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terests, and prejudices out of the question, or in an abstracted point of view, we judge fairly and conscientiously; for conscience is nothing but the abstract idea of right and wrong. But no sooner have we to act or suffer, than the spirit of contradiction or some other demon comes into play, and there is an end of common sense and reason. Even the very strength of the speculative faculty, or the desire to square things with an ideal standard of perfection (whether we can or no) leads perhaps to half the absurdities and miseries of mankind. We are hunting after what we cannot find, and quarrelling with the good within our reach. Among the thousands that have read The Heart of Mid Lothiun there assuredly never was a single person who did not wish Jeanie Deans success. Even Gentle George was sorry for what he had done, when it was over, though he would have played the same prank the next day: and the unknown author, in his immediate character of contributor to Blackwood and the Sentinel, is about as respectable a personage as Daddy Ratton himself. On the stage, every one takes part with Othello against Iago. Do boys at school, in reading Homer, generally side with the Greeks or Trojans ?

ESSAY XIV.

ON DR. SPURZHEIM'S THEORY.

ESSAY XIV.

ON DR. SPURZHEIM'S THEORY.

It appears to me that the truth of physiognomy (if we allow it) overturns the science of craniology. For instance, the system of Drs. Gall and Spurzheim supposes that every bump or protuberance on the skull is necessarily produced by an extraordinary protrusion of the brain or increase of the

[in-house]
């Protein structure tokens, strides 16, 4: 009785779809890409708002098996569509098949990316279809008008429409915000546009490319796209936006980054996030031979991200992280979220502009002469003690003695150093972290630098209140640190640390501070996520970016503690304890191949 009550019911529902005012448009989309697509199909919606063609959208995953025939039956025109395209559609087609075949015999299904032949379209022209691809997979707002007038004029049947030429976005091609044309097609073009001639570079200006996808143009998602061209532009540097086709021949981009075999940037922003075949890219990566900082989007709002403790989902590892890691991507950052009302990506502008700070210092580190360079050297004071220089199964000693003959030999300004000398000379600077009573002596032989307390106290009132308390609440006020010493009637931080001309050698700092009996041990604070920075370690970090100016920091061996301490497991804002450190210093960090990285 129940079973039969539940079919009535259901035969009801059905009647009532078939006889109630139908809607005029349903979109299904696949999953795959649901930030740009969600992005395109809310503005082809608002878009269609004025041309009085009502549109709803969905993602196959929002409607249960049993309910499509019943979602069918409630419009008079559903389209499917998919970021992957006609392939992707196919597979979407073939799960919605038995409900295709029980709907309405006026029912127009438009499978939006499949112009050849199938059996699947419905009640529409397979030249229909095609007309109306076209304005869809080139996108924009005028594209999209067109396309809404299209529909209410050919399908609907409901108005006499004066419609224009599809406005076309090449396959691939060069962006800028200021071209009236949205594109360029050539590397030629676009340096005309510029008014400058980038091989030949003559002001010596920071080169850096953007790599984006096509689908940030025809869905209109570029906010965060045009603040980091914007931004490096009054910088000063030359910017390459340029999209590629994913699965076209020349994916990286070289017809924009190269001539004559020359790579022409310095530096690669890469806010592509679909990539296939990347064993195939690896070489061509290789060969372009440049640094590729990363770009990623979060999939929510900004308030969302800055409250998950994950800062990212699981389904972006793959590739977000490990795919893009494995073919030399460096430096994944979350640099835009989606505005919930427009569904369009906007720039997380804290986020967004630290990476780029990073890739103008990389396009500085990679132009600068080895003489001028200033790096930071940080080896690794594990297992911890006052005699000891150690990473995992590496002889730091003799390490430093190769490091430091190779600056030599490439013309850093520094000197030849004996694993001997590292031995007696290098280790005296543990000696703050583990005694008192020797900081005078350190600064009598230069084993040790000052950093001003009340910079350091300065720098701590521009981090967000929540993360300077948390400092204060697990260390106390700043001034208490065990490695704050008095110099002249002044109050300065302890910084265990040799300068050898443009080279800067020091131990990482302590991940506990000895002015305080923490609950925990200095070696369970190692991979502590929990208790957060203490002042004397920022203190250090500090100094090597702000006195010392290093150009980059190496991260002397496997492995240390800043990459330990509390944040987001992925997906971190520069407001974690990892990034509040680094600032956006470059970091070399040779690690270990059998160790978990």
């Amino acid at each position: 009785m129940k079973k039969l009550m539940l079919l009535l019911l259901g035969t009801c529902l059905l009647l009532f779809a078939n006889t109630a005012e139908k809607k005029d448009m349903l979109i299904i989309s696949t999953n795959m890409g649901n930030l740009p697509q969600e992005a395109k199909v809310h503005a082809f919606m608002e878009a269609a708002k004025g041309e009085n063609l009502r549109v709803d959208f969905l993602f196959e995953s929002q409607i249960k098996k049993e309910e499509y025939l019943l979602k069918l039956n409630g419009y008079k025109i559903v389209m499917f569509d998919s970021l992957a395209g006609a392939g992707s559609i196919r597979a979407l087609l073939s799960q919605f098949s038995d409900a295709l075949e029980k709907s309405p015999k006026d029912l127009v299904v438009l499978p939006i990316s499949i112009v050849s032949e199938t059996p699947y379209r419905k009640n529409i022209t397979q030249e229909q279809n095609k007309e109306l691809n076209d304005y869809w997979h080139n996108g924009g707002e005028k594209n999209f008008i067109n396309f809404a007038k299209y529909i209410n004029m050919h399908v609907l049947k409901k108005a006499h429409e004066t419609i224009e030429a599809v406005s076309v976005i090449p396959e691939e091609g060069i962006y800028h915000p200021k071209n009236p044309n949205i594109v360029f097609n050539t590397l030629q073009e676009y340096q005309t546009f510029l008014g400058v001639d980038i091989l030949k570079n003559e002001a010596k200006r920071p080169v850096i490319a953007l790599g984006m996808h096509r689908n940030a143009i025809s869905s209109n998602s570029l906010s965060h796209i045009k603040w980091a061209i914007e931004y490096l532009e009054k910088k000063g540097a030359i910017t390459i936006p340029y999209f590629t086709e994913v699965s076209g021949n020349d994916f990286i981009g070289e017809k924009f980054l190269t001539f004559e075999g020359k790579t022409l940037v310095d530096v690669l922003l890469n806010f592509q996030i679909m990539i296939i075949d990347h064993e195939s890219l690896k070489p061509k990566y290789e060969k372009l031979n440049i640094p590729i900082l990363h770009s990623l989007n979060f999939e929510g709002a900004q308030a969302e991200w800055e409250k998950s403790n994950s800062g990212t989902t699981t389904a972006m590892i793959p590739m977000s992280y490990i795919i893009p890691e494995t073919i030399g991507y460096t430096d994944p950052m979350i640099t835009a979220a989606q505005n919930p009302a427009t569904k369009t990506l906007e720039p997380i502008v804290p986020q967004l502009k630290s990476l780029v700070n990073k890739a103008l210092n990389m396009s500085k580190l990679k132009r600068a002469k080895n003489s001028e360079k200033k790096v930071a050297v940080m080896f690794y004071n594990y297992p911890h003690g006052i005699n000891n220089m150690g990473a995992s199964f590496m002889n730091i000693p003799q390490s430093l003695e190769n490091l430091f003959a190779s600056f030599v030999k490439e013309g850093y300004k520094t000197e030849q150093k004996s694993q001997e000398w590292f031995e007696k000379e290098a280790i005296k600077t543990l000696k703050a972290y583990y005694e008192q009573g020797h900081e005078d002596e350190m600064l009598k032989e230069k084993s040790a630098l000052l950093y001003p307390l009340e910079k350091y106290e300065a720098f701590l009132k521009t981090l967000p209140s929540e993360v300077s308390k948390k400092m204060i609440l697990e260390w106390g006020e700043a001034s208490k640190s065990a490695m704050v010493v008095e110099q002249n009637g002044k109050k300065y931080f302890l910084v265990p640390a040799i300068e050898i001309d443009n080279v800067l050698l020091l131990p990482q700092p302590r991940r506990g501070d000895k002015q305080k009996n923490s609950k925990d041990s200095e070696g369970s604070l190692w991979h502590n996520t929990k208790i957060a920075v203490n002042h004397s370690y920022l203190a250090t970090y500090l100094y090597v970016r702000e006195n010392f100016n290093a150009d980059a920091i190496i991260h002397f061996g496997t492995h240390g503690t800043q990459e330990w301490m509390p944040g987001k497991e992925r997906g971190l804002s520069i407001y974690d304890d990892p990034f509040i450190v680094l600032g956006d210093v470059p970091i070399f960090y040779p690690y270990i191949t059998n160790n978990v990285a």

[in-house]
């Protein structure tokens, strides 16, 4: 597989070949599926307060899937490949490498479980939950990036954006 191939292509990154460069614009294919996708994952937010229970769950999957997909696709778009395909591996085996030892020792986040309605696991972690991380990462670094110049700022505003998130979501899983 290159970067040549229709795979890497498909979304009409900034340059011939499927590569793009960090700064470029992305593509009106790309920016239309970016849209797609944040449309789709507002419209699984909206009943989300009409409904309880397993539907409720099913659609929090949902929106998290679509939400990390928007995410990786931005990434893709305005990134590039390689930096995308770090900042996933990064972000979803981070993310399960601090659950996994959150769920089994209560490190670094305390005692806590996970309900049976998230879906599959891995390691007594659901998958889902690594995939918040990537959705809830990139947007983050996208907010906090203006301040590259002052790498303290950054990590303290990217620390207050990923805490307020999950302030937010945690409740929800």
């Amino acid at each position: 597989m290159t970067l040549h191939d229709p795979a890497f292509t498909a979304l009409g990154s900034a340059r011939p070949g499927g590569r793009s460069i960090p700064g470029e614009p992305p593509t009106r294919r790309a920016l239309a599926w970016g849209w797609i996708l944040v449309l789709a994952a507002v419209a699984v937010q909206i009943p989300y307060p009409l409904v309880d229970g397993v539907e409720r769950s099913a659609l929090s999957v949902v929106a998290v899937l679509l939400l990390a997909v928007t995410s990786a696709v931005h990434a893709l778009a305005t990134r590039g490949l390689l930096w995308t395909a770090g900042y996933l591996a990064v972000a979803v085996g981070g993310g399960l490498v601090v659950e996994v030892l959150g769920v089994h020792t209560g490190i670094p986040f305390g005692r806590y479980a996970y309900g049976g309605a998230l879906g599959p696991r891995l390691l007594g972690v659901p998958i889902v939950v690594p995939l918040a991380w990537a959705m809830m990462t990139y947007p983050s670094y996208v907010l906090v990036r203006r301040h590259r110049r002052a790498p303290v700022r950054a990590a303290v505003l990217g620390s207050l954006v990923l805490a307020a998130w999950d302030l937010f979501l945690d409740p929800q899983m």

of perception immediately underneath it. Now behind a great part of the face we have no brain, and can have no such organs existing and accounting for the external phenomena; and yet here are projections or ramifications of bones, muscles, &c. which are allowed by these reasoners and most other persons to indicate character and intellect just as surely as the new-discovered organs of craniology. If then these projections or modifications of the countenance have such force and meaning where there is no brain underneath to account for them, is it not clear that in other cases the theory which assumes that such pro

organ

jections can only be caused by an extraordinary pressure of the brain, and of the appropriate local organ within, is in itself an obvious fallacy and contradiction? The long prudent chin, the scornful nose (naso adunco), the goodnatured mouth, are proverbial in physiognomy, but are totally excluded from the organic system. I mentioned this objection once to Dr. Spurzheim personally, but he only replied“We have treated of physiognomy in our larger work!” I was not satisfied with this answer.

I am utterly ignorant of the anatomical and physiological part of this question, and only propose to point out a few errors or defects in his system, which appear on the author's own showing, in the manner of marginal notes on the work. I would observe, by the bye, that the style and manner of the writer are not such as to induce the reader to place a very implicit reliance on his authority; and in a subject, which is so much an occult science, a terra incognita in the world of observation, depending on the traveller's report, authority is a good deal. The craniologist may make fools of his disciples at pleasure, unless he is an honest man. They have no check upon him. The face is as “a book where men may read strange matters:" it is open to every one : the language

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